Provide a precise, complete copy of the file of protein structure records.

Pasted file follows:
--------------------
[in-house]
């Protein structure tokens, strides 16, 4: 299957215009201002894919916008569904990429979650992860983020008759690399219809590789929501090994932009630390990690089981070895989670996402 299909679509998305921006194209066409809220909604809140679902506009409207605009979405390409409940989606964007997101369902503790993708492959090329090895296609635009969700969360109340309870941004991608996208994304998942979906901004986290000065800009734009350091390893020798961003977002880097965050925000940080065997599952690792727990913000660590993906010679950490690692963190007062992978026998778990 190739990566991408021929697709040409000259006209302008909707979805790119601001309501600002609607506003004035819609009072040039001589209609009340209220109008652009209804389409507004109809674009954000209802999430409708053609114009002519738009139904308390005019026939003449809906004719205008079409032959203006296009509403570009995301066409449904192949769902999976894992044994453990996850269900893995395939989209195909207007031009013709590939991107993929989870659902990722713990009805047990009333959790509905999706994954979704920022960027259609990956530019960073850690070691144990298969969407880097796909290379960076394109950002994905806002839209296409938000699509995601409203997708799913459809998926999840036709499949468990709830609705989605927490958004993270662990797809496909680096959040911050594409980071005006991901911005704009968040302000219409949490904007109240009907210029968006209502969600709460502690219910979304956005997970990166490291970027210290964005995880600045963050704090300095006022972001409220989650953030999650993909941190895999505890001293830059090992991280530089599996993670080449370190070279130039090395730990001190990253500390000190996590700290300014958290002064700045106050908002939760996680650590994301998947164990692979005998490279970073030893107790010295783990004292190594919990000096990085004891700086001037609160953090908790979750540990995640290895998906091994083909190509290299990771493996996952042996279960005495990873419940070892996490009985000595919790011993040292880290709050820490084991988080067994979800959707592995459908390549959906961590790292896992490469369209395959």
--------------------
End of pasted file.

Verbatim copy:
[in-house]
């Protein structure tokens, strides 16, 4: 299957215009201002894919916008569904990429979650992860983020008759690399219809590789929501090994932009630390990690089981070895989670996402 299909679509998305921006194209066409809220909604809140679902506009409207605009979405390409409940989606964007997101369902503790993708492959090329090895296609635009969700969360109340309870941004991608996208994304998942979906901004986290000065800009734009350091390893020798961003977002880097965050925000940080065997599952690792727990913000660590993906010679950490690692963190007062992978026998778990 190739990566991408021929697709040409000259006209302008909707979805790119601001309501600002609607506003004035819609009072040039001589209609009340209220109008652009209804389409507004109809674009954000209802999430409708053609114009002519738009139904308390005019026939003449809906004719205008079409032959203006296009509403570009995301066409449904192949769902999976894992044994453990996850269900893995395939989209195909207007031009013709590939991107993929989870659902990722713990009805047990009333959790509905999706994954979704920022960027259609990956530019960073850690070691144990298969969407880097796909290379960076394109950002994905806002839209296409938000699509995601409203997708799913459809998926999840036709499949468990709830609705989605927490958004993270662990797809496909680096959040911050594409980071005006991901911005704009968040302000219409949490904007109240009907210029968006209502969600709460502690219910979304956005997970990166490291970027210290964005995880600045963050704090300095006022972001409220989650953030999650993909941190895999505890001293830059090992991280530089599996993670080449370190070279130039090395730990001190990253500390000190996590700290300014958290002064700045106050908002939760996680650590994301998947164990692979005998490279970073030893107790010295783990004292190594919990000096990085004891700086001037609160953090908790979750540990995640290895998906091994083909190509290299990771493996996952042996279960005495990873419940070892996490009985000595919790011993040292880290709050820490084991988080067994979800959707592995459908390549959906961590790292896992490469369209395959």